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Recently Added
to Exposition of Romans:


9:19–23—The triumph of God’s mercy through his forbearance of wrath
(November 17th 2017)
Romans 8:18—Future glory surpasses present sufferings.

18 For I consider that the sufferings of this present time are not worth comparing with the glory that is to be revealed to us.

Suffering is a necessary prelude to glory. Having stated in verse 17 this hard truth of the kingdom of God, Paul moves quickly to lift our eyes away from our present sufferings to the future glory. His word for sufferings runs the gamut from persecution to illnesses (mental and physical), poverty, and death. However painful they may be, our sufferings pale in comparison with the coming glory.

Douglas Moo suggests that glory—“the glory that is to be revealed to us”—is the overarching theme of verses 18–30. The word appears only three times, but it frames the section at beginning and end. Here in verse 18 we await the future revelation of glory. In verse 30 Paul’s perspective shifts to the future where glory has already been accomplished.

Future glory gives hope for the present. This may well be the primary theme of chapters 5–8, the major section of this epistle in which Paul presents his understanding of the gospel. Paul began chapter 5 saying that our justification has given us access to God, and for this reason we “rejoice in hope of the glory of God” (verse 2).

“I consider”
These two words astound us. A philosopher, a poet, a cloistered prelate could easily write verse 18 and we would think it a lofty aphorism. But this is Paul. Let us count his sufferings: multiple imprisonments, countless beatings, 195 lashes, three beatings with rods, stoned once, shipwrecked, bitten by a viper, exposed to dangers of all kinds, once left for dead, often hungry and dehydrated. Paul knew sufferings. (You can read about them in Acts 13–28 and 2 Corinthians 11.)

Seeing all that Paul went through, most people would think that anything he might gain in the by-and-by was hardly worth his scars. How wrong they would be, because Paul also knew something about glory. On one occasion God took him up to the third heaven, also known as paradise, where he heard things he could not tell others (2 Corinthians 12:1–4). Paul wrote verse 18 after years of intense suffering interrupted by just a momentary glimpse of glory.

Paul’s firm conviction
We’ve seen that “I consider” is significant for who the author was. It is also significant for understanding Paul’s thought process. He used the familiar verb “to reckon” (Greek logizomai; ESV “consider”), which we encountered 11 times in chapter 4 and also in 6:11, the theme verse of my book. In the context of verse 18, the word has a meaning aptly defined by Charles Cranfield: “a firm conviction reached by rational thought on the basis of the gospel.”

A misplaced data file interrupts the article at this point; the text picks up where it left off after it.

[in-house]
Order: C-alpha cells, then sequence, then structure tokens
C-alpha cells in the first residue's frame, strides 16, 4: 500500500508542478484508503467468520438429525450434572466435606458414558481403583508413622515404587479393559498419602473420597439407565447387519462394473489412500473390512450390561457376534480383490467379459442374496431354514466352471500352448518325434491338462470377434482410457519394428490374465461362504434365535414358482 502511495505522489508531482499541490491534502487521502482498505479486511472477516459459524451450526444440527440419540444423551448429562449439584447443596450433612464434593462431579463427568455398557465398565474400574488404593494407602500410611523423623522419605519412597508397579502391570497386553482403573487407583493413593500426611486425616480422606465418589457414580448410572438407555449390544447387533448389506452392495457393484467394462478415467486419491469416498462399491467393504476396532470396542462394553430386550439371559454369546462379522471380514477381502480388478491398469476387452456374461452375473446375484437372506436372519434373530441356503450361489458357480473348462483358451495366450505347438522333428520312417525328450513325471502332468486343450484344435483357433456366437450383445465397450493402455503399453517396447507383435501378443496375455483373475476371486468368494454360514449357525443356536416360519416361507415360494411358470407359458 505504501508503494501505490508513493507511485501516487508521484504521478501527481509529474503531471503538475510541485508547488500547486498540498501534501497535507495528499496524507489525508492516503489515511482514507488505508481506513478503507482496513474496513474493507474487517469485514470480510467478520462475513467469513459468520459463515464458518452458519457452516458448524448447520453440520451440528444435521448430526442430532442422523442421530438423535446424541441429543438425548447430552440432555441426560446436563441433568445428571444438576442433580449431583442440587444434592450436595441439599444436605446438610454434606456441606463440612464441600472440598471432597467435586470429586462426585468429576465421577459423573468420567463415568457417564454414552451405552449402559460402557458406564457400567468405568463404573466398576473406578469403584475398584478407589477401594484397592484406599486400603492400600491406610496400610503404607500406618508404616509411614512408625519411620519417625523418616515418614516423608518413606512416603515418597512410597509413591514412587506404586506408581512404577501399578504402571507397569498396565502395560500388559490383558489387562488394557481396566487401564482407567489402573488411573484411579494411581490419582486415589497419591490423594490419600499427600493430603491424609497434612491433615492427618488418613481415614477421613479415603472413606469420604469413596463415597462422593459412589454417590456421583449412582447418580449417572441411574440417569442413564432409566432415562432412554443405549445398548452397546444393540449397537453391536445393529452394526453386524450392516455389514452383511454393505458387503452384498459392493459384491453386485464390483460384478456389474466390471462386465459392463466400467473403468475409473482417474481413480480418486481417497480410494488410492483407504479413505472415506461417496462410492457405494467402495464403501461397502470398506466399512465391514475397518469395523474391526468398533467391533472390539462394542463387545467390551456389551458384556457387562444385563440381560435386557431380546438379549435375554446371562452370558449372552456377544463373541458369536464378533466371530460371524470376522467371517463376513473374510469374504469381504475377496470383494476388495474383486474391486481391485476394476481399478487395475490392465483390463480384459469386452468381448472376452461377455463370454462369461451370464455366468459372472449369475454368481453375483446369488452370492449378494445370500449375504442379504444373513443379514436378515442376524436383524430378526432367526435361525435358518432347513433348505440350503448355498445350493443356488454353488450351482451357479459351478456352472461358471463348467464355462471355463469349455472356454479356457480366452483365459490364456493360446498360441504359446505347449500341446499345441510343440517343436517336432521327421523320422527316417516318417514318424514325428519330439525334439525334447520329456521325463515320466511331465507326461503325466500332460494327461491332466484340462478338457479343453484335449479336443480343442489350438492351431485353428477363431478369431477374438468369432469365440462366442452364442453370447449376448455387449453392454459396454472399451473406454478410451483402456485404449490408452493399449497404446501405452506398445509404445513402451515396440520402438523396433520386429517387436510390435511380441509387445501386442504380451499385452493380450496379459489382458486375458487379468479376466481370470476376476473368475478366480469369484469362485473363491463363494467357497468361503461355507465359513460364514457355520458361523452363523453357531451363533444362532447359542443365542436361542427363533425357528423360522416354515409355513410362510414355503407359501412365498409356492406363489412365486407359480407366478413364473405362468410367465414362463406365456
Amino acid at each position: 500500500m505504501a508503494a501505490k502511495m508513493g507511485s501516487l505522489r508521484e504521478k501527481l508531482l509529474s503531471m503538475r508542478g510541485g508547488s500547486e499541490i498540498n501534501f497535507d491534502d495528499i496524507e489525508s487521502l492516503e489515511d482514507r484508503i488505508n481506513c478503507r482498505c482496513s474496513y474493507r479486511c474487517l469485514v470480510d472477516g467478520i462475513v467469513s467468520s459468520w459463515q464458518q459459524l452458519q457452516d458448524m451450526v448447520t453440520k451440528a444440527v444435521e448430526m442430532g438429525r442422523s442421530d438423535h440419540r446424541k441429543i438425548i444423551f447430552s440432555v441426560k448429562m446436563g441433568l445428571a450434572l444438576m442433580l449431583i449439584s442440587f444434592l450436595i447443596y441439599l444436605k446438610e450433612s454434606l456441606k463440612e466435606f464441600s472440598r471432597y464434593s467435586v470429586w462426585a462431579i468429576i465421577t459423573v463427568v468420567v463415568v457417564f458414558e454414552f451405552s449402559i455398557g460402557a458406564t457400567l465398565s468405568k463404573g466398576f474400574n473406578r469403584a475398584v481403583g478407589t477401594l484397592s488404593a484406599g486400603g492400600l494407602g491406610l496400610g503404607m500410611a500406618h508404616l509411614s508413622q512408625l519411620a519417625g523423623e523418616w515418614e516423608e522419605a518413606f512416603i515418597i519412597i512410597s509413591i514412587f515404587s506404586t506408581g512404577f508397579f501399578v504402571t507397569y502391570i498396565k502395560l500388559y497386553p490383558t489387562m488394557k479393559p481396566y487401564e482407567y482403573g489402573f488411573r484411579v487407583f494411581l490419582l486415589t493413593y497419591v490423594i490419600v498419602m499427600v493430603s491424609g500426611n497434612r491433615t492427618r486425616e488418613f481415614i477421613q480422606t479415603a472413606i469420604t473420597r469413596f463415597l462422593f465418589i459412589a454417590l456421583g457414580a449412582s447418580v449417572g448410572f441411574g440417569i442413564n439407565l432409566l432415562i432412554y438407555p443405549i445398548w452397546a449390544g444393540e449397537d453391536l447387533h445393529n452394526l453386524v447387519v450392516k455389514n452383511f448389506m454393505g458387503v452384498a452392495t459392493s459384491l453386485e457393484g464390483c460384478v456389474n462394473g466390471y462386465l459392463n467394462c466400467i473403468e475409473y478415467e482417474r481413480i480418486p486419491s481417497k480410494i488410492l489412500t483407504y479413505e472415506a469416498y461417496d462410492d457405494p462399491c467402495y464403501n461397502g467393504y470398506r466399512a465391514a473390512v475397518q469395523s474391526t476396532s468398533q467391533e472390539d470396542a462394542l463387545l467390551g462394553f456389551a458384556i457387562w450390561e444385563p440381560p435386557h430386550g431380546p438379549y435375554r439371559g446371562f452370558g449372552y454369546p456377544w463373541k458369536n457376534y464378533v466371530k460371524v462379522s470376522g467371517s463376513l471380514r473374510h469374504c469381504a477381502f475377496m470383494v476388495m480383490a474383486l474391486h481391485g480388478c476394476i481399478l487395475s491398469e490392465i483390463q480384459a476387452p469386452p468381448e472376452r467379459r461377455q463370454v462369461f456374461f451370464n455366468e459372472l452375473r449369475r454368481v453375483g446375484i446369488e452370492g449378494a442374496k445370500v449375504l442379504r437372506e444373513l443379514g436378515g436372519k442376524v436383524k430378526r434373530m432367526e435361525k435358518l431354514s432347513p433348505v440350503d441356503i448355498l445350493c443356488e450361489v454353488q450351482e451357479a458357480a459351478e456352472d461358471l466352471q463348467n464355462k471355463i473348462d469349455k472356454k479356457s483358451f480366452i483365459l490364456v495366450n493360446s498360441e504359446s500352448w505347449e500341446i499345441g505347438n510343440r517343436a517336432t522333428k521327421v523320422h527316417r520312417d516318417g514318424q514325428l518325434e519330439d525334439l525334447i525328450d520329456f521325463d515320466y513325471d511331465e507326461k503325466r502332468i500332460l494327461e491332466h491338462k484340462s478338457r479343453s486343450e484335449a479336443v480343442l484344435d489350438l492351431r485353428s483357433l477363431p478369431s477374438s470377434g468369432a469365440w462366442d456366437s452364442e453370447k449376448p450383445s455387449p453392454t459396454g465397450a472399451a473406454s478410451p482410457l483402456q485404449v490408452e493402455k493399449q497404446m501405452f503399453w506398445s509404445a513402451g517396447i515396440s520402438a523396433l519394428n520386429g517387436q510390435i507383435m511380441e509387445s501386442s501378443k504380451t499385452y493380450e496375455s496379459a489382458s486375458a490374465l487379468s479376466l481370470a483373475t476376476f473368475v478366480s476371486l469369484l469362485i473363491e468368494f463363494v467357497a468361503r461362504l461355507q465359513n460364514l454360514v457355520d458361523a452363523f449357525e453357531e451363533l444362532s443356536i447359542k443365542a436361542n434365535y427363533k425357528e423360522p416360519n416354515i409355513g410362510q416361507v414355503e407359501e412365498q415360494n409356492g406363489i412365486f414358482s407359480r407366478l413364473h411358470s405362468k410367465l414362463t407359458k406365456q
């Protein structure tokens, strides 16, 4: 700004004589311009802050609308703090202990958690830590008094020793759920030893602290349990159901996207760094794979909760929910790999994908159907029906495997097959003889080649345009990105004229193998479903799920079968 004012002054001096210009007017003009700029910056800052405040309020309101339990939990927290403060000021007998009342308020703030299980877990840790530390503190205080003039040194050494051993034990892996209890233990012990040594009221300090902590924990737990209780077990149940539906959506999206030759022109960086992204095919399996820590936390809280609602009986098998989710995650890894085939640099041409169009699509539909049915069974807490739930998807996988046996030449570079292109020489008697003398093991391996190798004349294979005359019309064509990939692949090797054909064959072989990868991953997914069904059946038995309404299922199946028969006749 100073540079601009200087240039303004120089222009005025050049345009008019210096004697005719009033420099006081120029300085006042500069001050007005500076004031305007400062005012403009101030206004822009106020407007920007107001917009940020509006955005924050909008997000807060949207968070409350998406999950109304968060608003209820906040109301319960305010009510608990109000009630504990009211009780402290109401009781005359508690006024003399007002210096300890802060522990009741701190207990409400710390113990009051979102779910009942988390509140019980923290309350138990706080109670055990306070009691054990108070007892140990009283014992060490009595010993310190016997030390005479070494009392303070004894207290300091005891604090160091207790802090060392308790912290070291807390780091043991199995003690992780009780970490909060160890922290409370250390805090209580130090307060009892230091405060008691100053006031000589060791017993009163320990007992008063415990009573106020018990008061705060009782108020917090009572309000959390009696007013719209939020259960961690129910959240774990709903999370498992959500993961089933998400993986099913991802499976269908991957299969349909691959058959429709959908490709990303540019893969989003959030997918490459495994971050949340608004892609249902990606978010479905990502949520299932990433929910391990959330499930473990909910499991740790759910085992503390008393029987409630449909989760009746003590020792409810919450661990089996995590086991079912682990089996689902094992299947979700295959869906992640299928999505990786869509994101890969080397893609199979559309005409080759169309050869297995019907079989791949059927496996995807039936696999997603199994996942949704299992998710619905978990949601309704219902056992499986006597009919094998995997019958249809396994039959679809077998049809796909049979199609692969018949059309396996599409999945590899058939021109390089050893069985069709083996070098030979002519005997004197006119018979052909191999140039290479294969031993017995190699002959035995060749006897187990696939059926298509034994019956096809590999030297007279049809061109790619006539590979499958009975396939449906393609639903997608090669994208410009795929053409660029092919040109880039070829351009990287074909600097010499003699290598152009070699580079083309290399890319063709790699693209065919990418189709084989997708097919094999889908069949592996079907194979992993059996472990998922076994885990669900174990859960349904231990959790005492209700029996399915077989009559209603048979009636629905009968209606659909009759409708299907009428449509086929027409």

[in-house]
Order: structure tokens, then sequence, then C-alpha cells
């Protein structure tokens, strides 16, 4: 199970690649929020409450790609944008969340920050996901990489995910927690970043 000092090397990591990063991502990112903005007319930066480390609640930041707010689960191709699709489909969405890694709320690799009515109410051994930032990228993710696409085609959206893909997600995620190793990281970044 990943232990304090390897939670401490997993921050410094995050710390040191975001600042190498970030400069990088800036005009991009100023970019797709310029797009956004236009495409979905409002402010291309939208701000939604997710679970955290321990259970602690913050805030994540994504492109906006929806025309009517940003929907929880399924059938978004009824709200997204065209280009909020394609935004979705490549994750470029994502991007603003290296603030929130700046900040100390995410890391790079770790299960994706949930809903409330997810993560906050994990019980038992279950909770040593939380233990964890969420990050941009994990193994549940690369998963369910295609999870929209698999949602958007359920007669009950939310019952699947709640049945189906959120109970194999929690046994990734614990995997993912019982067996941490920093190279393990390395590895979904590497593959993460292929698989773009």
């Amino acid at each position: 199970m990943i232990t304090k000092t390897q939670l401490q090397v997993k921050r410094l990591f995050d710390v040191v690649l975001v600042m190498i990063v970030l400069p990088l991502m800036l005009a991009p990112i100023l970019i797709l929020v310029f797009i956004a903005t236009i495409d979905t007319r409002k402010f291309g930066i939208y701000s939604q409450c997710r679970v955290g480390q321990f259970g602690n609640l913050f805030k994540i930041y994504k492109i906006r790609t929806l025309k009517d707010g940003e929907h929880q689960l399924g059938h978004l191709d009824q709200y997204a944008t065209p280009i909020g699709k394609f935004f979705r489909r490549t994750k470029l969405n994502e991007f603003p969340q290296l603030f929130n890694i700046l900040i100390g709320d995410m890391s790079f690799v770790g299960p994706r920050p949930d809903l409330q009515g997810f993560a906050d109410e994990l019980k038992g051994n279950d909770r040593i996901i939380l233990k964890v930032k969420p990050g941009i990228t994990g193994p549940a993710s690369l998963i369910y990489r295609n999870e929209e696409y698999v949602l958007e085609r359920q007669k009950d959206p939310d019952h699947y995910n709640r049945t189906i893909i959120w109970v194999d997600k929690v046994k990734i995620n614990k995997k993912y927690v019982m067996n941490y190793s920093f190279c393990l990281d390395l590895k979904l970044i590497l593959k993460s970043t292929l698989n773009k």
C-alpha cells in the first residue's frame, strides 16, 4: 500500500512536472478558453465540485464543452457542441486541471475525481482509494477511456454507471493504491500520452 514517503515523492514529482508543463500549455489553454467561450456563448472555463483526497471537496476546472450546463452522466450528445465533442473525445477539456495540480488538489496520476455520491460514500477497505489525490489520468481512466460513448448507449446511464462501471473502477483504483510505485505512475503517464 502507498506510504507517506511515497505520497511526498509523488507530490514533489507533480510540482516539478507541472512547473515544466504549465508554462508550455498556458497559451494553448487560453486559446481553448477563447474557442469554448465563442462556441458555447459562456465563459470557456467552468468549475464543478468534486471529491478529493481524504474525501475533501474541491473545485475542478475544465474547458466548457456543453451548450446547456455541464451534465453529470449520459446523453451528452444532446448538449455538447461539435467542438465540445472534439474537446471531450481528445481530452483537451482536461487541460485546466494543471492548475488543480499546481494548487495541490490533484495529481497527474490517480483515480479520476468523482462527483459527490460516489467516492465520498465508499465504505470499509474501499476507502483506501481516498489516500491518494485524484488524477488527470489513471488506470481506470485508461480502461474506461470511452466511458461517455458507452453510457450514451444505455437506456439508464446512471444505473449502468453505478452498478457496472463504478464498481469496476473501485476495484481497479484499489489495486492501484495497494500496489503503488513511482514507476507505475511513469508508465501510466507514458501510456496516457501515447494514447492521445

Paul had thought through the consequences of the gospel. He had personally seen paradise, but his certitude about the coming glory rested foremost on God’s revelation of the full scope of the gospel, which includes the unfolding of salvation to its consummation. At that time God’s people will dwell with the Lord of glory and behold the glory God has given them.

R. C. Sproul alludes to the meaning of logizomai with this comment: “Our suffering is minute, virtually insignificant, compared to the deposit of glory that is established on our account in heaven.” Paul was reckoning on that deposit of glory, firmly convinced God had placed it in his account. (To learn more about the accounting term logizomai, you can go to the Reckoning section of my website.)

Eyes of faith
In chapter 17 of my book I write about a parallel passage where Paul says our momentary, light affliction produces an eternal weight of glory beyond all comparison. There Paul places a condition on the benefit we gain from our afflictions: We must keep our eyes on the unseen things of glory (2 Corinthians 4:17–18).

We share Paul’s firm conviction. For Paul, and for us, suffering is merely the shadow under a grain of sand in the light of the glory of the noonday sun. Let’s not focus our attention on the shadow.


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